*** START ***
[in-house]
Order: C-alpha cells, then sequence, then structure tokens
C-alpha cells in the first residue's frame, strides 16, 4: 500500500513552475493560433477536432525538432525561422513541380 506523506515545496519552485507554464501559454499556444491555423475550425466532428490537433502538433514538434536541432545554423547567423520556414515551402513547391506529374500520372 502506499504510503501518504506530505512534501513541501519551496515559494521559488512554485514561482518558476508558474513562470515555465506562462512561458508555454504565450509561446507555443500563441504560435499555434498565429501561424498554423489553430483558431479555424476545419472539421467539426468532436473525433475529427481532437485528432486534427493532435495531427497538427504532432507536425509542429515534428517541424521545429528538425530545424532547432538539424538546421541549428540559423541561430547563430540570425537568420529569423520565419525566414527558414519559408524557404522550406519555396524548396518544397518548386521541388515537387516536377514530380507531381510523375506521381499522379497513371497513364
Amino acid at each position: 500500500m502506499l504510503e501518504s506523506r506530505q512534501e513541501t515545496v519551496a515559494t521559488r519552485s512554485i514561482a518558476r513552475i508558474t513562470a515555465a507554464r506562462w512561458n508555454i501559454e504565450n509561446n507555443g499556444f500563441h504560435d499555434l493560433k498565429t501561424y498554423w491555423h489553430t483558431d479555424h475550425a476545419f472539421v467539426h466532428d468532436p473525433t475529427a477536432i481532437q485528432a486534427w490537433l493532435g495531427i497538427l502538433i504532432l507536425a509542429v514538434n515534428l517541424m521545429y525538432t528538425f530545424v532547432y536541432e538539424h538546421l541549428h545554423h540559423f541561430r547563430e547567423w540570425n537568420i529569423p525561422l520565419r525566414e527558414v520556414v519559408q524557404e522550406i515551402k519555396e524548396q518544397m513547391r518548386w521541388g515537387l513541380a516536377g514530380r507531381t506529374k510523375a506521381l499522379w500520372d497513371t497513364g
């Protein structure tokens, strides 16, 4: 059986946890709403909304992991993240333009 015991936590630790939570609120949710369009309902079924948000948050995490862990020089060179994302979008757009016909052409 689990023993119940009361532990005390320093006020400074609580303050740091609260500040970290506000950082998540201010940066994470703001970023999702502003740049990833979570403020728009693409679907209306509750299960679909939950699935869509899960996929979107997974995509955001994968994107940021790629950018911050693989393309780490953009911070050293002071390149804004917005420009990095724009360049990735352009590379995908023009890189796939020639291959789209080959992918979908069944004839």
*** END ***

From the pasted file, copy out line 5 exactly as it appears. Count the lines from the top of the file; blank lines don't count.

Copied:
């Protein structure tokens, strides 16, 4: 059986946890709403909304992991993240333009 015991936590630790939570609120949710369009309902079924948000948050995490862990020089060179994302979008757009016909052409 689990023993119940009361532990005390320093006020400074609580303050740091609260500040970290506000950082998540201010940066994470703001970023999702502003740049990833979570403020728009693409679907209306509750299960679909939950699935869509899960996929979107997974995509955001994968994107940021790629950018911050693989393309780490953009911070050293002071390149804004917005420009990095724009360049990735352009590379995908023009890189796939020639291959789209080959992918979908069944004839």